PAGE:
As minority races are integrated into the American system, the line that defines one own race begins to transcend beyond just skin color. It becomes about one’s involvement in their race’s culture, dialect, tradition, environment, etc., that determine the level of someone's race. As a result, words were created and used to describe those in the lower level of their own ethnic race. In America specifically, words, such as “whitewashed,” “coon,” and “sellout,” are used to label those part of a minority race that becomes too “white” and “less minority.” I’ve been told by Vietnamese people, my people, that I was whitewashed. I‘ve been told that I was basically the Asian version of a white guy because I’m not Vietnamese enough. I mean, I can’t speak Vietnamese. I enjoy American food more than Vietnamese food. I don’t follow old Vietnamese traditions. My clothing, living style, and even song choices are labeled white things. Like a white guy, instead of living in the heart of the Vietnamese community in America, I live in the urban area that is commonly seen in those 90’s white family sitcoms. All these are the reasons I ain’t truly Vietnamese.
One of my favorite scenes of “Fresh Prince of Bel-air” is when Carlton’s blackness is challenged by a fellow black. Carlton in the show lives the unstereotypical black pampered life, in which his family lived in a mansion, had a butler, and are extremely rich. This has caused his people, the black members of the fraternity to turn their backs on him because he didn’t fit the racial mold of a stereotypical struggling black person in America. Hence why, not being part of any stereotypes for minorities, like coming from the ghetto, being part of a gang, speaking in slang, doing drugs, etc. made him less black in the minds of his fellow blacks who had most of these stereotypes in common.
Originally when watching this scene, I assumed that this was what they called “reverse racism,” because the black members of the fraternity denied Carlton on the condition that he was too whitewashed. As if being white was sinful, I found myself empathizing with Carlton and criticizing those black people as they reminded me of those Vietnamese people who called me a sellout as well. However, after reading “Your Average N-word,” by Vershawn Ashanti Young, I realized that I might have had some misconceptions. Carlton might not have been the only victim cause by integrating minorities into the American System.
The black fraternity members are also victims, having been conditioned to see “being insufficiently masculine or insufficiently black” as two opposites concepts as Young would call it. Young’s idea is that when minorities are integrated into the American system, using the example of Eric Smith’s literacy narrative from page 700 of his book, they are actually being compelled to give up their own black identities and accept the whiteness. Once that whiteness starts integration, they become slowly isolated by their minority peers, for example in Smith’s case, in which he was ostracized by the other black students for “not really black” because of his “proper speech” that resembled a white educated women. Why Young, instead of stating it as being black or white, stated masculinity or black is because education for a black man was considered effeminate, especially in the black ghetto. This is a result of systemic racism and how they made an entire racial stigma, stopping blacks from pursuing education because they would be sacrificing their masculinity and ethnicity unless they become more white. Systemic racism is basically the American system pushing whiteness onto minorities, forcing them to struggle and eventually abandon their own racial ethnicity. One of the methods used to create the stigma is conditioning everyone, majority, and minority, to see a scale that indicates someone's level of race, based on personal factors like how they dress, speak, live, etc. Hence why the situation in Carlton’s, Young’s, and Smith’s case isn’t “reverse racism,” rather more about how the American white system has influenced minorities to ostracize their own. Carlton would have had to give up his wealth, mansion, and formal way of speaking if he wanted to be black. Young and Smith, would have had to give up their masculinity if they wanted to be black. I would have had to give up my American lifestyle, American food, and even my urban home if I wanted to be Vietnamese. All of these “would have had to give up” choices exist because of systemic racism, which creates and uses stereotypes, racial stigma, and racial profiling to define the level of someone's race. It causes an unavoidable situation in which race becomes judged based on lifestyle.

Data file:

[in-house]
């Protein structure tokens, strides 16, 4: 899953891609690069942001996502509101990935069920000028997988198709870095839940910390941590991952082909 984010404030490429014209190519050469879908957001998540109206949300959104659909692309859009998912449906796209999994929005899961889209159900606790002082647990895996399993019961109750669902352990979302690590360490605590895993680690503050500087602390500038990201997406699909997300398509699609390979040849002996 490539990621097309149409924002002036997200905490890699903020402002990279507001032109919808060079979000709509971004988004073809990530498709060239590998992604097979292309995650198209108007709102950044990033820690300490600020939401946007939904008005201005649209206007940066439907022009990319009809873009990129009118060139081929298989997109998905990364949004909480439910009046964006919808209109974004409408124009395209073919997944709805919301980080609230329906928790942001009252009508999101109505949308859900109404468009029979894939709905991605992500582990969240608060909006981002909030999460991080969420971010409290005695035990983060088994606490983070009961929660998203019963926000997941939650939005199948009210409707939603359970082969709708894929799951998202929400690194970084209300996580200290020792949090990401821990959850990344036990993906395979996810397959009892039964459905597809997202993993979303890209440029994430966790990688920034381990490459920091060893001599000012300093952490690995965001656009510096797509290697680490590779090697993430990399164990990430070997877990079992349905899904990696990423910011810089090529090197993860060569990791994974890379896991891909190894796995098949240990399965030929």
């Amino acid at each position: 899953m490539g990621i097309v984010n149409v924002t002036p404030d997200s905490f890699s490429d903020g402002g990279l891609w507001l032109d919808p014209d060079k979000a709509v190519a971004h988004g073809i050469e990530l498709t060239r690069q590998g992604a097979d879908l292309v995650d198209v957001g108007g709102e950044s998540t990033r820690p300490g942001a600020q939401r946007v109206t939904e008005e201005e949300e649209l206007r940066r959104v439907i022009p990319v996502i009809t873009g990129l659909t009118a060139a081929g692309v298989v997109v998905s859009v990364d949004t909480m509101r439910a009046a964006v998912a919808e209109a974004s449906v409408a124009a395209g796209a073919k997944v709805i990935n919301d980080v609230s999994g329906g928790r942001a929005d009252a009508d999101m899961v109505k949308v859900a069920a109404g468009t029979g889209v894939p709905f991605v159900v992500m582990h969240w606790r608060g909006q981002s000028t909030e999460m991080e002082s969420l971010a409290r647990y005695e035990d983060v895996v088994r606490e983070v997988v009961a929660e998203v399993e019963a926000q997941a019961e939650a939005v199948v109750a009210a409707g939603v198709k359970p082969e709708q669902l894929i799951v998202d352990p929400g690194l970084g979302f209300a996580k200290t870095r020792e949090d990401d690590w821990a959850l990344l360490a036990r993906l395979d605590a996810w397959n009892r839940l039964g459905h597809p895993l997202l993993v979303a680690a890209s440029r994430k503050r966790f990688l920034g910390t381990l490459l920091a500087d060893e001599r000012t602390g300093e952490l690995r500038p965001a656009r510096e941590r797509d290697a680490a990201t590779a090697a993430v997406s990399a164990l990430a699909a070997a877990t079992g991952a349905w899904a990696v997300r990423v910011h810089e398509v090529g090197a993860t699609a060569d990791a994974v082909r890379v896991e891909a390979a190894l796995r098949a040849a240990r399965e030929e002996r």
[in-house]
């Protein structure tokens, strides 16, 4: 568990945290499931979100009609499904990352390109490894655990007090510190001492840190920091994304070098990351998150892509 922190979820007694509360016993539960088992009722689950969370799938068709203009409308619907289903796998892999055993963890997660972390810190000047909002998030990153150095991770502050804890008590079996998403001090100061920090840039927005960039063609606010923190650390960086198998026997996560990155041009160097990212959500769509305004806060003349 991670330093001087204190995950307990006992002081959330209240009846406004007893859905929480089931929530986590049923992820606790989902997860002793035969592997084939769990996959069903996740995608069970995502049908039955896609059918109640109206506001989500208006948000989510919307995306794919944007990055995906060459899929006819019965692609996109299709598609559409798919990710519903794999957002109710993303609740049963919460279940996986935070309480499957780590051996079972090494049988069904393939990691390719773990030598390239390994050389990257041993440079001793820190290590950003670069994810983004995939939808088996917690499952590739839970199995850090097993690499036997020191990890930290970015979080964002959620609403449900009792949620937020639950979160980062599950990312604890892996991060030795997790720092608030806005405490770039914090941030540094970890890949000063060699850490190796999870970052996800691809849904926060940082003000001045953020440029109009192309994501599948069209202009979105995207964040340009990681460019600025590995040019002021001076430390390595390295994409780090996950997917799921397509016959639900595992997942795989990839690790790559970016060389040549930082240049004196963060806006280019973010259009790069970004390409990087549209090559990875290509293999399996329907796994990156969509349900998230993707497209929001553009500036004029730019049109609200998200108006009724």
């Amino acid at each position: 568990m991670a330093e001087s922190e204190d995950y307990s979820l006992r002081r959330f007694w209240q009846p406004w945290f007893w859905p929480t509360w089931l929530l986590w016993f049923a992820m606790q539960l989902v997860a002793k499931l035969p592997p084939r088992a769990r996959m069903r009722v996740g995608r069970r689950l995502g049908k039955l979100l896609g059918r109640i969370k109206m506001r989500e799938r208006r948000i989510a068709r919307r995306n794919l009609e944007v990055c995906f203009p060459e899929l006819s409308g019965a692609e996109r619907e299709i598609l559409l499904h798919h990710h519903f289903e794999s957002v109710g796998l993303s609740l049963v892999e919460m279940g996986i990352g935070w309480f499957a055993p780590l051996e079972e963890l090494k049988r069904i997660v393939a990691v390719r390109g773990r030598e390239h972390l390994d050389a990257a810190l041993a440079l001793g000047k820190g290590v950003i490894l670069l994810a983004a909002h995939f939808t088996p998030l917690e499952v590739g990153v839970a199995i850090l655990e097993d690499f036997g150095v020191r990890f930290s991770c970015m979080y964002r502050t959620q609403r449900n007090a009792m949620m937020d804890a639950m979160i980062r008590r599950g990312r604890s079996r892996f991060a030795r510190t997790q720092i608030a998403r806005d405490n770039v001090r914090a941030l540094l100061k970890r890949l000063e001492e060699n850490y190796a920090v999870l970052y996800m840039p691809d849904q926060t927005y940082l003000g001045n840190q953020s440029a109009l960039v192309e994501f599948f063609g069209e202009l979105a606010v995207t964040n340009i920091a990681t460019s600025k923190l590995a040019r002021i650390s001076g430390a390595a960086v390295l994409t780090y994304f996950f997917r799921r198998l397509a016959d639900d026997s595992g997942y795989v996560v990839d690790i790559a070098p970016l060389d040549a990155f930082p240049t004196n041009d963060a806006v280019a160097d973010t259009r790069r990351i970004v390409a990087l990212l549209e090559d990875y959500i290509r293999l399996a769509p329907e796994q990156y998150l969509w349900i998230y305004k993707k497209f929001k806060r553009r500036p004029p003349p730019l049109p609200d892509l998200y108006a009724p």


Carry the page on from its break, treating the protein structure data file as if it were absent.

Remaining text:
Those black fraternity members and Vietnamese people are conditioned victims who have been misguided into taking up racial stigma against their own. They have been conditioned by systemic racism in believing that they are preserving what makes someone black, Asian Hispanic, or any other race when it’s just skin color. To further express what I mean, one of Carlton's most famous lines in the show was when he stood up against the racial stigma of his own black peer and said“being black isn’t want I’m trying to be, it’s what I am.” I am not white or a sellout because I don’t fit the common Vietnamese racial mold, I am Asian because I have always been Asian.